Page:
The number of patients with inflammatory bowel disease (IBD) approaching an older age, together with the number of over-60-year-old patients newly diagnosed with IBD, is steadily increasing, reaching 25% of all patients. The present review focuses on late-onset ulcerative colitis (UC) and its initial disease course in comparison with that observed in younger adults in terms of extension at onset and the risk of proximal disease progression, medical treatment, surgery and hospitalization in the first years after diagnosis. We summarize the clues pointing to a milder disease course in a population which frequently presents major frailty due to comorbidities. With increasing age and thus increasing comorbidities, medical and surgical therapies frequently represent a challenge for treating physicians. The response, persistence, and risks of adverse events of conventional therapies indicated for late onset/older UC patients are examined, emphasizing the risks in this particular population, who are still being treated with prolonged corticosteroid therapy. Finally, we concentrate on data on biotechnological agents for which older patients were mostly excluded from pivotal trials. Real-life data from newer agents such as vedolizumab and ustekinumab show encouraging efficacy and safety profiles in the population of older UC patients.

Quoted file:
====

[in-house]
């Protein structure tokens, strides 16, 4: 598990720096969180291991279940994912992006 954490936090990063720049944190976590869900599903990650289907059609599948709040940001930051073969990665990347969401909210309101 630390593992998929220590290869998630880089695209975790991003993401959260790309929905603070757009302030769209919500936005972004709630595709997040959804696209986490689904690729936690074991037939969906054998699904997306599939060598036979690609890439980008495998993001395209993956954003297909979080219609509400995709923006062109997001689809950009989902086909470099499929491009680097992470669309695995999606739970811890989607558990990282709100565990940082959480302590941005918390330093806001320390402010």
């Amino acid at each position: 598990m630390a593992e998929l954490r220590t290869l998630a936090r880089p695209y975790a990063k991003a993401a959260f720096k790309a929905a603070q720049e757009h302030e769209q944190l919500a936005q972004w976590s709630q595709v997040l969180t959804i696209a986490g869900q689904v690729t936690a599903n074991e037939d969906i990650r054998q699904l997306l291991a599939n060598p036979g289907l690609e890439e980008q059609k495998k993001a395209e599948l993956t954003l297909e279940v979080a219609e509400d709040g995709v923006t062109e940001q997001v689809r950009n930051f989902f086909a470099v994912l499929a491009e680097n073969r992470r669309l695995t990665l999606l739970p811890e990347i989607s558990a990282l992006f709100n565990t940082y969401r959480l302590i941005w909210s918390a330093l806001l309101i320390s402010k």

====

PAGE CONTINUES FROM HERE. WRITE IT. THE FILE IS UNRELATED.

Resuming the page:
Ulcerative Colitis in Adulthood and in Older Patients: Same Disease, Same Outcome, Same Risks?

Fries, Walter;Navarra, Giuseppe;Viola, Anna
2022-01-01

Abstract

The number of patients with inflammatory bowel disease (IBD) approaching an older age, together with the number of over-60-year-old patients newly diagnosed with IBD, is steadily increasing, reaching 25% of all patients. The present review focuses on late-onset ulcerative colitis (UC) and its initial disease course in comparison with that observed in younger adults in terms of extension at onset and the risk of proximal disease progression, medical treatment, surgery and hospitalization in the first years after diagnosis. We summarize the clues pointing to a milder disease course in a population which frequently presents major frailty due to comorbidities. With increasing age and thus increasing comorbidities, medical and surgical therapies frequently represent a challenge for treating physicians. The response, persistence, and risks of adverse events of conventional therapies indicated for late onset/older UC patients are examined, emphasizing the risks in this particular population, who are still being treated with prolonged corticosteroid therapy. Finally, we concentrate on data on biotechnological agents for which older patients were mostly excluded from pivotal trials. Real-life data from newer agents such as vedolizumab and ustekinumab show encouraging efficacy and safety profiles in the population of older UC patients.
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Utilizza questo identificativo per citare o creare un link a questo documento: https://hdl.handle.net/11570/3237799
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